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Obesity messes with the brain

Memory and concentration diminish as organ's wiring sustains damage

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Obesity subtly diminishes memory and other features of thinking and reasoning even among seemingly healthy people, an international team of scientists reports. At least some of these impairments appear reversible through weight loss. Researchers also report one likely mechanism for those cognitive deficits: damage to the wiring that links the brain’s information-processing regions.

A number of studies in recent years have shown that individuals with diseases linked to obesity, including cardiovascular disease, hypertension and type 2 diabetes, don’t score as well on cognitive tests as less hefty individuals do. To test whether weight alone — and not disease — might be partially responsible, John Gunstad of Kent State University in Ohio and his colleagues recruited 150 obese individuals for a series of cognitive tests. These people weighed on average just under 300 pounds, although some were substantially heavier. Two-thirds would shortly undergo weight-loss surgery.

Scores on the tests were assessed against those of people in the Brain Resource International Database, a large multicenter project with data on very healthy people. Obese individuals in the new study initially performed on the low end of the normal range for healthy individuals from the database on average, Gunstad says, although nearly one-quarter of the obese participants’ scores on memory and learning actually fell within what researchers consider the impaired range.

Tested again 12 weeks after bariatric surgery — when most had shed some 50 pounds — the lighter but still heavy patients scored substantially better. Most now performed “within the average or greater-than-average range for all cognitive tests,” the researchers reported online in October in Surgery for Obesity and Related Diseases.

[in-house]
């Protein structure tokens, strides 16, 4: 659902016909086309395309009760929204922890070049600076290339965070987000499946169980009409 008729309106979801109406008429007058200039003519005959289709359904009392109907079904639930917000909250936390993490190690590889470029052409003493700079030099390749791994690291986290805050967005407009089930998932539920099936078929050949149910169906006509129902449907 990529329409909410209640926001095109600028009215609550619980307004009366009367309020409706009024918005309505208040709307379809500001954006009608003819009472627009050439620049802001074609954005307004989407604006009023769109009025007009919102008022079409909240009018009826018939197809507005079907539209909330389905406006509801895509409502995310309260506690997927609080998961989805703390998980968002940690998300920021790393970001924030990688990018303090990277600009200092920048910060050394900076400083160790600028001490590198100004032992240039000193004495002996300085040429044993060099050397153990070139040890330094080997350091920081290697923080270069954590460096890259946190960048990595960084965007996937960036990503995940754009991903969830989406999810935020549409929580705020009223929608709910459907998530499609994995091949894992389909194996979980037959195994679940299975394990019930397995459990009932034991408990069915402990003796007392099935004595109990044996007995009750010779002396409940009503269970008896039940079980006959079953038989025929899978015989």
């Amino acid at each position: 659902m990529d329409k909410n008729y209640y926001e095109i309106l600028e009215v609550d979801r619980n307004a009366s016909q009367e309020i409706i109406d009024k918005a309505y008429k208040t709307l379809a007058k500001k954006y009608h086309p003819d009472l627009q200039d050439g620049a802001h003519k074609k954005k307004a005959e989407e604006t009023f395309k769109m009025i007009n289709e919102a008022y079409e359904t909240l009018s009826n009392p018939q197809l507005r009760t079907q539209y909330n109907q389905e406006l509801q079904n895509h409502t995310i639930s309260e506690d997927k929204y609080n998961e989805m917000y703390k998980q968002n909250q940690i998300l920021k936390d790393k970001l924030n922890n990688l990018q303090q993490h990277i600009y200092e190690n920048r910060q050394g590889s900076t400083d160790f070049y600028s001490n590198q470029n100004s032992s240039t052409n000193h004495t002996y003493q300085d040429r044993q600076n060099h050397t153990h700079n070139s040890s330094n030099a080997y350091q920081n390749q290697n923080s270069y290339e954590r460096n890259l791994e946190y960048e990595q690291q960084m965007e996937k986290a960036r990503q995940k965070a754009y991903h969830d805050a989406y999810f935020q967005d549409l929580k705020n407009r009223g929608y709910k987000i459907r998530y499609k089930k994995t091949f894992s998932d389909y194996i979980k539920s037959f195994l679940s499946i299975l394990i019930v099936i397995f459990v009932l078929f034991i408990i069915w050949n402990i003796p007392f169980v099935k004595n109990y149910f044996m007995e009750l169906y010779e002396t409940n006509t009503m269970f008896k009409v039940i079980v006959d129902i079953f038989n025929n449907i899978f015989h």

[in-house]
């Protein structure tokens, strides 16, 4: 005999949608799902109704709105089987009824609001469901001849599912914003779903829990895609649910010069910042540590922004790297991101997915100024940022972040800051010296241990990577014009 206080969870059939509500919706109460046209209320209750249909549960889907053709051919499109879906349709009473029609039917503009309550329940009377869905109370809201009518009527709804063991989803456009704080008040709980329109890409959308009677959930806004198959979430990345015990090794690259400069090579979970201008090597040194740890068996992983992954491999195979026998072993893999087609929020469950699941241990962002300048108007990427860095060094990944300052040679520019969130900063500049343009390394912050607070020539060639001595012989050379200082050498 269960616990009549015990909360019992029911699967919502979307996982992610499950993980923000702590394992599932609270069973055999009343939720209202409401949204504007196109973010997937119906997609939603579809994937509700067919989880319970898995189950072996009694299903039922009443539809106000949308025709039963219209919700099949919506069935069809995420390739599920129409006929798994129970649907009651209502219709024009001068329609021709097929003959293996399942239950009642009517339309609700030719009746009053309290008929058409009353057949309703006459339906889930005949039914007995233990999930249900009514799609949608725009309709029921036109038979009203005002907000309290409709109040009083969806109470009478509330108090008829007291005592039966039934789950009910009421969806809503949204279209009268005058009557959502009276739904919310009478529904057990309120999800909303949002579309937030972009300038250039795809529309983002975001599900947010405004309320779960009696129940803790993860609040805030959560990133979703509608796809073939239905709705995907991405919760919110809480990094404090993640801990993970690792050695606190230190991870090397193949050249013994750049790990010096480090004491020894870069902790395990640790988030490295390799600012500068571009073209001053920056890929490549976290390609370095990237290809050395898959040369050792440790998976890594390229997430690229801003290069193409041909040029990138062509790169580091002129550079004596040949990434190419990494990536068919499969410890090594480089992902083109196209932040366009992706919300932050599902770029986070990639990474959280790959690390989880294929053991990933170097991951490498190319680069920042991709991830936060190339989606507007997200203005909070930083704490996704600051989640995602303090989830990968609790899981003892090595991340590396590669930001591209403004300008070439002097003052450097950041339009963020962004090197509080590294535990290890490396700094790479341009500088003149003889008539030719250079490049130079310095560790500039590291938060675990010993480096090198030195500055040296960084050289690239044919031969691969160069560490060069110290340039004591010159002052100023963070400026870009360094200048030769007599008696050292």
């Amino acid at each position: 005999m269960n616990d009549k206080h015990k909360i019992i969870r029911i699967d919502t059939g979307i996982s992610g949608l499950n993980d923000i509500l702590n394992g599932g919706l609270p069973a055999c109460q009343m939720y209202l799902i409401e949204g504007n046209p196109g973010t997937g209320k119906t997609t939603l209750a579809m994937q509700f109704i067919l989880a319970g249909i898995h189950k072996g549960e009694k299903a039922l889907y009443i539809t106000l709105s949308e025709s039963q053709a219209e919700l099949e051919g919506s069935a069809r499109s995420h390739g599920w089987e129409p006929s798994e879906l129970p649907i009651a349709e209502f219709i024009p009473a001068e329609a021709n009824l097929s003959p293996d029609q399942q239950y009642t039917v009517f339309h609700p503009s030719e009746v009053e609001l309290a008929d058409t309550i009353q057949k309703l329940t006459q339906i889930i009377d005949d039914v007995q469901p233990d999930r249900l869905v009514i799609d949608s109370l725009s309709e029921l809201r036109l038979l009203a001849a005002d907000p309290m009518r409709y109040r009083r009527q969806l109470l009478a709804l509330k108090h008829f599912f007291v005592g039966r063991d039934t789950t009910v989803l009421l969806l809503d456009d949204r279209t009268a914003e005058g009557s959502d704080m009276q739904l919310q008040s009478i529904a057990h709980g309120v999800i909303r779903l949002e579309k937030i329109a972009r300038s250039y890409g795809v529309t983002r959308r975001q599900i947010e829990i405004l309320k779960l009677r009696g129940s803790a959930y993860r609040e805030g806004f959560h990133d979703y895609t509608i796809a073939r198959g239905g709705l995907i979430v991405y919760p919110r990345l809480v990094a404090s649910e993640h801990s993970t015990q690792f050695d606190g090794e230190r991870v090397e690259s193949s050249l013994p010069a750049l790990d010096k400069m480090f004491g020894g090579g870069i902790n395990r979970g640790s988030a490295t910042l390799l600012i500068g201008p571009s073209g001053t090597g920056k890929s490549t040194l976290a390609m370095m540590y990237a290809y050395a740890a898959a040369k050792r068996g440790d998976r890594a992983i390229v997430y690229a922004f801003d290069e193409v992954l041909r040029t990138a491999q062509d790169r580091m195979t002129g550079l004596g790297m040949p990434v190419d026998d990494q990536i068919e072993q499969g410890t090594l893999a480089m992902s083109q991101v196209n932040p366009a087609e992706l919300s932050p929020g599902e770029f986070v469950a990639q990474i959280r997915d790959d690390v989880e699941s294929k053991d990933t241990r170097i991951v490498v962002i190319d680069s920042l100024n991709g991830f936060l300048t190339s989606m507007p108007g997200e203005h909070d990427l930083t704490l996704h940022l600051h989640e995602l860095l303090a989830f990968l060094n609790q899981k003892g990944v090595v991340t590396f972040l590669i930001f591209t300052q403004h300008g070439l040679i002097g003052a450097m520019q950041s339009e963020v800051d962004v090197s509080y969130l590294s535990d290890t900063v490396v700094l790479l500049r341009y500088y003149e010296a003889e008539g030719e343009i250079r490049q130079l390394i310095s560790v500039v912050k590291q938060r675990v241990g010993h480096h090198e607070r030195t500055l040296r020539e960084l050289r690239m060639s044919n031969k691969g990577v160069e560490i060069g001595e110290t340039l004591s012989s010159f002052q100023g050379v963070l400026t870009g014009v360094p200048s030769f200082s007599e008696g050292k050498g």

Study participants who didn’t have surgery — or lose weight — performed worse on the second test. “That was a bit surprising,” Gunstad says.

Neurologist Stefan Knecht of the University of Münster in Germany, who is not involved in the new research, says he is not surprised that the untreated participants experienced rapid, continuing drops in cognitive performance. Among the morbidly obese, he says, “You can actually watch them getting worse from one three-month period to the next if you have sufficiently sensitive measures, which [Gunstad’s group] did.”

The second new study by Gunstad’s group used a form of magnetic resonance imaging, or MRI, to probe the wiring that connects nerve cells to move information throughout the brain. The bundled fibers are sheathed in a protective layer of white insulation, giving rise to the tissue’s name: white matter.

In obese individuals — but not normal-weight or overweight people — this sheathing shows signs of damage. “It’s not as though a cable has been cut,” Gunstad says. “It’s just that its integrity is diminished,” jeopardizing the strength or clarity of signals that must traverse these cognitive highways. His group’s findings appear in the March Obesity.

This white matter study “is interesting, and the methodology looks sensible,” says brain-imaging expert Mark Bastin of the University of Edinburgh Western General Hospital, who is also studying white matter integrity. But he argues it must be viewed as preliminary owing to “the very small numbers of subjects” — just 17 obese individuals among the 103 people studied.

Using the same MRI technique last year, Knecht’s team linked C-reactive protein — a blood marker of systemic inflammation — with white matter integrity in a group of 447 older adults. Both type 2 diabetes and obesity can chronically elevate CRP levels in the blood.

As CRP levels in blood increased, Knecht and his colleagues found, so did the likelihood that white matter’s insulation would be impaired. This suggests “that low-grade inflammation, which is strongly correlated with obesity, could be an important mediator,” Knecht says.

 In that study, the researchers reported in the March 30, 2010 Neurology, higher levels of CRP also correlated with “with worse performance in executive function, including tests of psychomotor speed and attention.”

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